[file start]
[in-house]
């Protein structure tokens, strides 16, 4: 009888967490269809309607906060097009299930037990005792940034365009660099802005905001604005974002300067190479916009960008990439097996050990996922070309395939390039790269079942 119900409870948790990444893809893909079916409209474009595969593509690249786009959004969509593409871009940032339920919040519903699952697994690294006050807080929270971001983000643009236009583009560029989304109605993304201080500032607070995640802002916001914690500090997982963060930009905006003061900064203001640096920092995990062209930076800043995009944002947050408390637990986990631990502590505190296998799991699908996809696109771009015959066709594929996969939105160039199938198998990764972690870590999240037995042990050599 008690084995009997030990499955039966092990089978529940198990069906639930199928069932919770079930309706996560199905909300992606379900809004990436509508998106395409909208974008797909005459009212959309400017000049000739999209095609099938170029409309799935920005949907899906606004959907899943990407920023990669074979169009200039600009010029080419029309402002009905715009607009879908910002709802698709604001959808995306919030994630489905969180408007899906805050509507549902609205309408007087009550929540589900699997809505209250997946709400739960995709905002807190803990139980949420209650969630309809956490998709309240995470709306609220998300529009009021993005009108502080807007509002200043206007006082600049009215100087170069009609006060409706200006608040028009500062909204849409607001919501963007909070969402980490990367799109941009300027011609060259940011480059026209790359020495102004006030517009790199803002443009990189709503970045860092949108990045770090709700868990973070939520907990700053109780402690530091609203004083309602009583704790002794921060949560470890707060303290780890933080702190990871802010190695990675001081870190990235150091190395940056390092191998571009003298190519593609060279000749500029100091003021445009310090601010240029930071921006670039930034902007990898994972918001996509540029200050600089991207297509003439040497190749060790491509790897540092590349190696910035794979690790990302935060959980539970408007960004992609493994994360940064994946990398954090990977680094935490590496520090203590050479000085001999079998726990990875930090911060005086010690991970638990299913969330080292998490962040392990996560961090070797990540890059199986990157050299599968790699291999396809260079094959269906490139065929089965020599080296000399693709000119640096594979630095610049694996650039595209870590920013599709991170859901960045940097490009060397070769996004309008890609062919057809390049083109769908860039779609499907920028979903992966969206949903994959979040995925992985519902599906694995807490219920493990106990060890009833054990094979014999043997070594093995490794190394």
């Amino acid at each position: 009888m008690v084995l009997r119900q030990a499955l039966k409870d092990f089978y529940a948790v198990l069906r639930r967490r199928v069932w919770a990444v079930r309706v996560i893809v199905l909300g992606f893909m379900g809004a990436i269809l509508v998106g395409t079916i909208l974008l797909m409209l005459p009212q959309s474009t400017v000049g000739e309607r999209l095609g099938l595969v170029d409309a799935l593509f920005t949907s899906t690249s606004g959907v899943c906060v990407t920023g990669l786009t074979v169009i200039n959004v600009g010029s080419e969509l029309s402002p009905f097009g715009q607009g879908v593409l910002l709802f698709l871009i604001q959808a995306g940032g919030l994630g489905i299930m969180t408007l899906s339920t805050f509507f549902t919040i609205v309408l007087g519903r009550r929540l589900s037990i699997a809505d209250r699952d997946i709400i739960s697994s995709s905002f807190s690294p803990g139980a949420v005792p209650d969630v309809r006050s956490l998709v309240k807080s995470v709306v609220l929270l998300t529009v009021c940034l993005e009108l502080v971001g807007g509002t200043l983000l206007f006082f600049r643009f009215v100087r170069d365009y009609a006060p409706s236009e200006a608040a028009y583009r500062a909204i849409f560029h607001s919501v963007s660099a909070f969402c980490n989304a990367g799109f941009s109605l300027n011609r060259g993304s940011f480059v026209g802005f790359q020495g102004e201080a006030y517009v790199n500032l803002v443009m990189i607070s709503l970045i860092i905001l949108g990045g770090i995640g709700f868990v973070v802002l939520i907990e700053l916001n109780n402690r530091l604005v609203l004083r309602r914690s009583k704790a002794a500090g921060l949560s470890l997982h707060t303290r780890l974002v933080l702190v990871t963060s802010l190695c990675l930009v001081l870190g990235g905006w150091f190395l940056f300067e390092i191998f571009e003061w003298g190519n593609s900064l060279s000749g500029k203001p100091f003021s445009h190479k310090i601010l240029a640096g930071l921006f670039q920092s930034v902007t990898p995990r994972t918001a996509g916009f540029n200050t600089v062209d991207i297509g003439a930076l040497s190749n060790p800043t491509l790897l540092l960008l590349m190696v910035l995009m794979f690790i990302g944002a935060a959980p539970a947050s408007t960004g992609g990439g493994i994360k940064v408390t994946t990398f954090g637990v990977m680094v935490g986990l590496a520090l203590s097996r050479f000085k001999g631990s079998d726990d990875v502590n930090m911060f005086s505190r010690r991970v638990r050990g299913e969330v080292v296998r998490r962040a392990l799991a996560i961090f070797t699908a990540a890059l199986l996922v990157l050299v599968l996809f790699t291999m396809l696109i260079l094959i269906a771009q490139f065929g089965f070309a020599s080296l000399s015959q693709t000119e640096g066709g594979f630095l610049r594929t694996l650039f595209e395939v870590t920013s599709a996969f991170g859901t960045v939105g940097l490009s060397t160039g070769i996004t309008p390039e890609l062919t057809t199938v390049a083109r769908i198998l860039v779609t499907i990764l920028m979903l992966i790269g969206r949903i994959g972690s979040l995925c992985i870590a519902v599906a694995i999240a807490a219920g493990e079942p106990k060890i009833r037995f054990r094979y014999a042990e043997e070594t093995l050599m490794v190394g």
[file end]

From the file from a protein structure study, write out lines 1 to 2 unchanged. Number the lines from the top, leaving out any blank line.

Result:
[in-house]
């Protein structure tokens, strides 16, 4: 009888967490269809309607906060097009299930037990005792940034365009660099802005905001604005974002300067190479916009960008990439097996050990996922070309395939390039790269079942 119900409870948790990444893809893909079916409209474009595969593509690249786009959004969509593409871009940032339920919040519903699952697994690294006050807080929270971001983000643009236009583009560029989304109605993304201080500032607070995640802002916001914690500090997982963060930009905006003061900064203001640096920092995990062209930076800043995009944002947050408390637990986990631990502590505190296998799991699908996809696109771009015959066709594929996969939105160039199938198998990764972690870590999240037995042990050599 008690084995009997030990499955039966092990089978529940198990069906639930199928069932919770079930309706996560199905909300992606379900809004990436509508998106395409909208974008797909005459009212959309400017000049000739999209095609099938170029409309799935920005949907899906606004959907899943990407920023990669074979169009200039600009010029080419029309402002009905715009607009879908910002709802698709604001959808995306919030994630489905969180408007899906805050509507549902609205309408007087009550929540589900699997809505209250997946709400739960995709905002807190803990139980949420209650969630309809956490998709309240995470709306609220998300529009009021993005009108502080807007509002200043206007006082600049009215100087170069009609006060409706200006608040028009500062909204849409607001919501963007909070969402980490990367799109941009300027011609060259940011480059026209790359020495102004006030517009790199803002443009990189709503970045860092949108990045770090709700868990973070939520907990700053109780402690530091609203004083309602009583704790002794921060949560470890707060303290780890933080702190990871802010190695990675001081870190990235150091190395940056390092191998571009003298190519593609060279000749500029100091003021445009310090601010240029930071921006670039930034902007990898994972918001996509540029200050600089991207297509003439040497190749060790491509790897540092590349190696910035794979690790990302935060959980539970408007960004992609493994994360940064994946990398954090990977680094935490590496520090203590050479000085001999079998726990990875930090911060005086010690991970638990299913969330080292998490962040392990996560961090070797990540890059199986990157050299599968790699291999396809260079094959269906490139065929089965020599080296000399693709000119640096594979630095610049694996650039595209870590920013599709991170859901960045940097490009060397070769996004309008890609062919057809390049083109769908860039779609499907920028979903992966969206949903994959979040995925992985519902599906694995807490219920493990106990060890009833054990094979014999043997070594093995490794190394």